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A wealthy rice farmer

U Thein Win is a wealthy man in rural Myanmar. A big grey fridge in his kitchen is proof of his prosperity. One of his daughters proudly serves ice-cold beverages to all guests. Owning a fridge is still a luxury in Myanmar. Most people buy huge ice blocks to chip off chunks to cool their drinks, if only for a few hours.

50-year-old U Thein Win owes his new wealth to a big investment in his farm: a rice-harvesting machine running with diesel. Three years ago, he bought the machine in the capital Yangon for the equivalent of $ 3,500. That is quite a sum in a village where the annual per capita income hovers around the $ 1,000 level.

Before he made this huge investment, U Thein Win was a normal rice farmer like all other 300 inhabitants of his village in the Bago region. But unlike the other villagers, he earned extra money by engaging as rice trader and saved his earnings until he could afford to buy the harvesting machine.

Now he rents it out to farmers in the area. He charges $ 35 per hectare. He says he earns “about 70 % more per month than in the past – and I can afford things like the fridge, a TV set and a solar power system to generate electricity”.  

U Thein Win is still waiting for his village to be connected to the national power grid. According to the World Bank, over 80 % of rural households in Myanmar have no access to electricity. Even privately owned solar systems like the one U Thein Win owns are not very powerful and tend to fail in the rainy season. This is a serious impediment to most businesses. Without electricity, U Thein Win cannot fix his machine and has to send broken parts to the neighbouring town.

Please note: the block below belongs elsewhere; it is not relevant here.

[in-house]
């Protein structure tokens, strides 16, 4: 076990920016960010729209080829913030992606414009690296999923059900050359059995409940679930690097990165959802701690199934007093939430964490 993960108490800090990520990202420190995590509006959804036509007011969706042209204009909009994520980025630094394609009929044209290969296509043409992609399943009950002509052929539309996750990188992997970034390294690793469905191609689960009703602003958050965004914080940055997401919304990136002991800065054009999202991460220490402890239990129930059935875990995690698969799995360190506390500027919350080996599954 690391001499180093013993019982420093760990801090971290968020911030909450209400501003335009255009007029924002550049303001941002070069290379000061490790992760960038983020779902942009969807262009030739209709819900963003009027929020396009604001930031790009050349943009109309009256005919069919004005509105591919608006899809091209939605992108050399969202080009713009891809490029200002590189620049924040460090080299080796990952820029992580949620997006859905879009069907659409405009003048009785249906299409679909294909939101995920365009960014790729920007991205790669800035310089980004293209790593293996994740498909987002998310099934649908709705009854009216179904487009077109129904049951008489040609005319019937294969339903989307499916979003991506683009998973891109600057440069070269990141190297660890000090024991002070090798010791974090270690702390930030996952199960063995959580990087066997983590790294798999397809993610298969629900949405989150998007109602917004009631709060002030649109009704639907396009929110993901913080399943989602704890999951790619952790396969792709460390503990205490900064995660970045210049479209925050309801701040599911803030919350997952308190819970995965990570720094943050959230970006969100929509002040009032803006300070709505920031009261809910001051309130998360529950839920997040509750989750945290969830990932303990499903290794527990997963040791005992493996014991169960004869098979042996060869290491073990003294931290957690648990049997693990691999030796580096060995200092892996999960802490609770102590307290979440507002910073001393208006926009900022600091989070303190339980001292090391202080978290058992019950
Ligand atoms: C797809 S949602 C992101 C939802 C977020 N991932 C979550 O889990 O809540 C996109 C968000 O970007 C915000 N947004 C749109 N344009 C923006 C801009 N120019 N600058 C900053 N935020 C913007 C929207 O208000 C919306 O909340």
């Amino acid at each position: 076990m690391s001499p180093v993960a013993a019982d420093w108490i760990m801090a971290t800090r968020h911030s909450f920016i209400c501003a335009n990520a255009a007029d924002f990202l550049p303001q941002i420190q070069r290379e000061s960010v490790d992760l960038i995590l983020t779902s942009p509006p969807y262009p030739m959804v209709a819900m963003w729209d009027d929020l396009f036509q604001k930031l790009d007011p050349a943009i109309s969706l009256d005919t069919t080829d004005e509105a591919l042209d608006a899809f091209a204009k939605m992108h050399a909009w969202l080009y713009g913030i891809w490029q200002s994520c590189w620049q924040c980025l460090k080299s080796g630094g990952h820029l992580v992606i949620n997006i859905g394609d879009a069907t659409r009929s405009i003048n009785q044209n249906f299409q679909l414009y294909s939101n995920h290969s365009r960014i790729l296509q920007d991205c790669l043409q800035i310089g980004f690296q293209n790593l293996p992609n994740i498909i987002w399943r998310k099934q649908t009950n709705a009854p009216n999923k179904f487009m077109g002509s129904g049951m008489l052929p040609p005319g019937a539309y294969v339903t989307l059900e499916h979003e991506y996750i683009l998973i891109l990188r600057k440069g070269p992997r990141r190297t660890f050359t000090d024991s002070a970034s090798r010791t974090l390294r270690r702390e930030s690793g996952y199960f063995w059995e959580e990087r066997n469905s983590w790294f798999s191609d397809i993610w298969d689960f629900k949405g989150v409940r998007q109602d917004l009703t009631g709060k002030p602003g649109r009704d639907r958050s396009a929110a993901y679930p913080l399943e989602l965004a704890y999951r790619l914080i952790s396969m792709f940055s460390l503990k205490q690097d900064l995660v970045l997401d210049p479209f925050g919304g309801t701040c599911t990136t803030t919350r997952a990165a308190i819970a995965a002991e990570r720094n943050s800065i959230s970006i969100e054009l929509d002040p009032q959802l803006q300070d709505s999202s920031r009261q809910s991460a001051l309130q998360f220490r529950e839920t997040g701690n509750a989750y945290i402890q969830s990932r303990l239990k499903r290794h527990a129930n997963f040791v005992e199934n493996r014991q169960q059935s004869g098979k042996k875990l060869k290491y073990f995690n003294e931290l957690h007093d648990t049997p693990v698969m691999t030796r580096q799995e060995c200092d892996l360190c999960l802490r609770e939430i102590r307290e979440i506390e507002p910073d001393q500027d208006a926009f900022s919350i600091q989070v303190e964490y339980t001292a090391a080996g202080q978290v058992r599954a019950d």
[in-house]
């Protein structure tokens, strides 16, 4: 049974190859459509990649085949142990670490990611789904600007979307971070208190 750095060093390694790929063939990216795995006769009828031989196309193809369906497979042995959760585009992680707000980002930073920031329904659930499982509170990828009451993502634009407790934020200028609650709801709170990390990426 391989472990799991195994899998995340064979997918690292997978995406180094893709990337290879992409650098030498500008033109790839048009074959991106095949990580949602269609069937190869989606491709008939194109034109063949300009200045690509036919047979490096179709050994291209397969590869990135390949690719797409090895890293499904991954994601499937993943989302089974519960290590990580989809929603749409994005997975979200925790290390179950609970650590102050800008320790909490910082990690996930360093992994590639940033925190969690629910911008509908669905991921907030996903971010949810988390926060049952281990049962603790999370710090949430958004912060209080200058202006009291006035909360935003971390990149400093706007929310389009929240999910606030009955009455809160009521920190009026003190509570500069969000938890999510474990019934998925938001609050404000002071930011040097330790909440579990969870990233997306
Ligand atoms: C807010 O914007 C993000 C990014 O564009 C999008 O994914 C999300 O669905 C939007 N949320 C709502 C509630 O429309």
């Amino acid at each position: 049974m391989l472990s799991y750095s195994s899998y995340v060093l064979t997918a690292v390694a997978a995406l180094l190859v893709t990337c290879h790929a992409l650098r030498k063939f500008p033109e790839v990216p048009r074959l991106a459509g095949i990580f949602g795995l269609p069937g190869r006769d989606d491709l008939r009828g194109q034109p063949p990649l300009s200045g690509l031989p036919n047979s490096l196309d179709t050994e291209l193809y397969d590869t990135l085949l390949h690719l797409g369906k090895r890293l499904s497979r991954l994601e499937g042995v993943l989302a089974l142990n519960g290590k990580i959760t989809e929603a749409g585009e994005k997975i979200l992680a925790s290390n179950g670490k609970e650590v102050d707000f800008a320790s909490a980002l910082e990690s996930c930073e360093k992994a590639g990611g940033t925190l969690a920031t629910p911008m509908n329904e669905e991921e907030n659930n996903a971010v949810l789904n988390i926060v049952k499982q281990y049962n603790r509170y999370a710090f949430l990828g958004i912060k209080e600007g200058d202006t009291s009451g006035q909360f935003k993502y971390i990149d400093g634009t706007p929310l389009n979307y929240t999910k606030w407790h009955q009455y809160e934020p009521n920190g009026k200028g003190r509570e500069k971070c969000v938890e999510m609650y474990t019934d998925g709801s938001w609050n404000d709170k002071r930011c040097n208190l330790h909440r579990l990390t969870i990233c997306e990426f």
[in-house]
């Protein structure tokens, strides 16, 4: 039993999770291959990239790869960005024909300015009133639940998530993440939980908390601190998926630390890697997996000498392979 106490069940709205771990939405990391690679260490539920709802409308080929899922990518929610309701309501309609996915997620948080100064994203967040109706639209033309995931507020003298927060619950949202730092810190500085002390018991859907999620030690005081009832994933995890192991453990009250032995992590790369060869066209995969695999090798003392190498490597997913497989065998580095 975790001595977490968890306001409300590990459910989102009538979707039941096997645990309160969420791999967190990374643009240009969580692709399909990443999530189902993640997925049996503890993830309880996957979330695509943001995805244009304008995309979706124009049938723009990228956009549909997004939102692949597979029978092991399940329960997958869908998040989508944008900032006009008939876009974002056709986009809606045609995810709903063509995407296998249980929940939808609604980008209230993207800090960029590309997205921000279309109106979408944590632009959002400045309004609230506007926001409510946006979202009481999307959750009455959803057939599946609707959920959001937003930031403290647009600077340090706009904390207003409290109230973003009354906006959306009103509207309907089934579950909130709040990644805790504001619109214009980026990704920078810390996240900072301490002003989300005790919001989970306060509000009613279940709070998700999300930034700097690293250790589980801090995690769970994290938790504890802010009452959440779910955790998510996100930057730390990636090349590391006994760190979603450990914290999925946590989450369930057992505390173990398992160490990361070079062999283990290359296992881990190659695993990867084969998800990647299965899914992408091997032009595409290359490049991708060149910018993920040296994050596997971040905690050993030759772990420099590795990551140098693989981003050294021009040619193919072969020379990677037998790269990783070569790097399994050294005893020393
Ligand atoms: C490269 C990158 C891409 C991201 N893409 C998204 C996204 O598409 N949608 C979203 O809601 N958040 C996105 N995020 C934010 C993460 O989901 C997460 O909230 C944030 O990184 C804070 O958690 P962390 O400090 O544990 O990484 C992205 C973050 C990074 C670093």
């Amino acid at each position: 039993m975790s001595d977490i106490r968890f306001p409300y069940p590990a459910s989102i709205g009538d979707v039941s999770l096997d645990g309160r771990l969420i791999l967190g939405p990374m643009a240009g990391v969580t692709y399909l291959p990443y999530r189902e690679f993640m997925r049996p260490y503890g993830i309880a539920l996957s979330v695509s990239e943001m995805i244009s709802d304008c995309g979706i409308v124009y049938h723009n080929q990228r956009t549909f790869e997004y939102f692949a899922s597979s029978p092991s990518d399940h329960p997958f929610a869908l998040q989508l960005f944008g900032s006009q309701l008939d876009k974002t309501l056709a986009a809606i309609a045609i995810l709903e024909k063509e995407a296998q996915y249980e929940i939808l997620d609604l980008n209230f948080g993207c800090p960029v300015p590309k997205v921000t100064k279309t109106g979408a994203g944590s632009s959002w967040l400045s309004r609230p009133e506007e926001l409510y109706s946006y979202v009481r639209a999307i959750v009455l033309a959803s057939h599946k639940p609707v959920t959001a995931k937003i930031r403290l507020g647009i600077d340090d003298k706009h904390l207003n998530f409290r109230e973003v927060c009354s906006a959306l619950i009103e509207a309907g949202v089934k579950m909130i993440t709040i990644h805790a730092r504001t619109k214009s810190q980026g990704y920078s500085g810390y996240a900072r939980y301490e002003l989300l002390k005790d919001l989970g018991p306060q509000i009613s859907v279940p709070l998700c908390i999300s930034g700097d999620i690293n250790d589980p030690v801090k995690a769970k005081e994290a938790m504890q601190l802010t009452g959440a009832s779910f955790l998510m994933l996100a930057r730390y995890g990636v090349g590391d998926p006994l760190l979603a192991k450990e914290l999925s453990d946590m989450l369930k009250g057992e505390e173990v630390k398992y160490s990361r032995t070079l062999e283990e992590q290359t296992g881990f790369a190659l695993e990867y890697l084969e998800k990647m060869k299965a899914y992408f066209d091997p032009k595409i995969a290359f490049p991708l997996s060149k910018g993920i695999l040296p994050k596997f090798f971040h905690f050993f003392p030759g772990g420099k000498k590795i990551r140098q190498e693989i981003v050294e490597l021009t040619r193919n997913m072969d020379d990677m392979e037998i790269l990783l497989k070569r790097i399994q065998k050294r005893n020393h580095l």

U Min Lwin is one of the farmers who rents this machine. The 53-year-old has 45 hectares of land near the village, and even more importantly, near the river. Six years ago, the local government built a dam. Now U Min Lwin can flood his fields and grow rice and beans the whole year through. Before the construction of the dam, he could only cultivate vegetables in the rainy season. Back then, his income was much smaller and the quality of the rice was not as good.

In former times, it took “three to five days to harvest only one hectare by hand,” says U Min Lwin. Now the work is done in one hour. “We will manage our harvest in about three days, whereas in the past it used to take up to 50 days,” he claims. Moreover, he is now able to buy high-quality fertiliser and herbicides that have “almost doubled the output of the crops”.

Land ownership remains a difficult issue. U Bo Bo, for instance, owns only three hectares of land, too far from the river to irrigate. The smallholder can only grow one crop of rice in the rainy season. He struggles to earn the monthly $ 100 he needs to feed his family. While U Thein Win has his harvesting machine, but for other farmers, it is still a struggle to survive.

Eva Casper is a German journalist currently living in Myanmar.